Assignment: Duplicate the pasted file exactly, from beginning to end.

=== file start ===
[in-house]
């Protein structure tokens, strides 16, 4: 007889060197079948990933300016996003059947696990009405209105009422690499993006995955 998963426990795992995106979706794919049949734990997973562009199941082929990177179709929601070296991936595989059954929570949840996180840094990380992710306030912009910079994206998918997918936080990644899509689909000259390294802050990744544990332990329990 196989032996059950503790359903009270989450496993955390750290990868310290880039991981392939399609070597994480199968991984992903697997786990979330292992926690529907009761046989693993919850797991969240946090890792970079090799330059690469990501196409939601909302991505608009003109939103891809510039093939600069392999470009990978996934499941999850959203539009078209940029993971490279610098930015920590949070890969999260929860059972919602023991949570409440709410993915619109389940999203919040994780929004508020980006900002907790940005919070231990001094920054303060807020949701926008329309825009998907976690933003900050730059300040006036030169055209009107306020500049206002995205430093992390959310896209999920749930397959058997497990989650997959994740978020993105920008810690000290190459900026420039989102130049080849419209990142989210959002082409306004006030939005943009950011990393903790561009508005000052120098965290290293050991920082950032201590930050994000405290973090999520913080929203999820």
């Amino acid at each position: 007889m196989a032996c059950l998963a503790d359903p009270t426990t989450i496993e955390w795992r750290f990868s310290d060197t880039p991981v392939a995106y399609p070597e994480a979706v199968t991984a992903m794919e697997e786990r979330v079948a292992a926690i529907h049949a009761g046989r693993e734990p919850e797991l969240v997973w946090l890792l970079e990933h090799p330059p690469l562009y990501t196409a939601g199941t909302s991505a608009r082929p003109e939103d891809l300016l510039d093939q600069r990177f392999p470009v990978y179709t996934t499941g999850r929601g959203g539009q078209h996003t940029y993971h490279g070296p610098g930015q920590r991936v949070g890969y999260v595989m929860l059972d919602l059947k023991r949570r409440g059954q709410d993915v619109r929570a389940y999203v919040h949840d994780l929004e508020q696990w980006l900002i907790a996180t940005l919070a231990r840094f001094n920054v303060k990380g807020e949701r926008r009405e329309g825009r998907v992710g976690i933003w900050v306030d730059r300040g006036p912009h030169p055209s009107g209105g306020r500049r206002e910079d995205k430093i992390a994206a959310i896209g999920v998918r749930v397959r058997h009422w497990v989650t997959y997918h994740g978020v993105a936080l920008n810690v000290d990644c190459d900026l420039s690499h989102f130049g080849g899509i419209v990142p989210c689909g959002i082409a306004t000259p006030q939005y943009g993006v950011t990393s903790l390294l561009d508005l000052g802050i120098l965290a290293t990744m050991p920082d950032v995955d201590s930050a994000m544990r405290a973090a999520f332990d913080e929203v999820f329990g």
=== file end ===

[in-house]
């Protein structure tokens, strides 16, 4: 007889060197079948990933300016996003059947696990009405209105009422690499993006995955 998963426990795992995106979706794919049949734990997973562009199941082929990177179709929601070296991936595989059954929570949840996180840094990380992710306030912009910079994206998918997918936080990644899509689909000259390294802050990744544990332990329990 196989032996059950503790359903009270989450496993955390750290990868310290880039991981392939399609070597994480199968991984992903697997786990979330292992926690529907009761046989693993919850797991969240946090890792970079090799330059690469990501196409939601909302991505608009003109939103891809510039093939600069392999470009990978996934499941999850959203539009078209940029993971490279610098930015920590949070890969999260929860059972919602023991949570409440709410993915619109389940999203919040994780929004508020980006900002907790940005919070231990001094920054303060807020949701926008329309825009998907976690933003900050730059300040006036030169055209009107306020500049206002995205430093992390959310896209999920749930397959058997497990989650997959994740978020993105920008810690000290190459900026420039989102130049080849419209990142989210959002082409306004006030939005943009950011990393903790561009508005000052120098965290290293050991920082950032201590930050994000405290973090999520913080929203999820």
């Amino acid at each position: 007889m196989a032996c059950l998963a503790d359903p009270t426990t989450i496993e955390w795992r750290f990868s310290d060197t880039p991981v392939a995106y399609p070597e994480a979706v199968t991984a992903m794919e697997e786990r979330v079948a292992a926690i529907h049949a009761g046989r693993e734990p919850e797991l969240v997973w946090l890792l970079e990933h090799p330059p690469l562009y990501t196409a939601g199941t909302s991505a608009r082929p003109e939103d891809l300016l510039d093939q600069r990177f392999p470009v990978y179709t996934t499941g999850r929601g959203g539009q078209h996003t940029y993971h490279g070296p610098g930015q920590r991936v949070g890969y999260v595989m929860l059972d919602l059947k023991r949570r409440g059954q709410d993915v619109r929570a389940y999203v919040h949840d994780l929004e508020q696990w980006l900002i907790a996180t940005l919070a231990r840094f001094n920054v303060k990380g807020e949701r926008r009405e329309g825009r998907v992710g976690i933003w900050v306030d730059r300040g006036p912009h030169p055209s009107g209105g306020r500049r206002e910079d995205k430093i992390a994206a959310i896209g999920v998918r749930v397959r058997h009422w497990v989650t997959y997918h994740g978020v993105a936080l920008n810690v000290d990644c190459d900026l420039s690499h989102f130049g080849g899509i419209v990142p989210c689909g959002i082409a306004t000259p006030q939005y943009g993006v950011t990393s903790l390294l561009d508005l000052g802050i120098l965290a290293t990744m050991p920082d950032v995955d201590s930050a994000m544990r405290a973090a999520f332990d913080e929203v999820f329990g």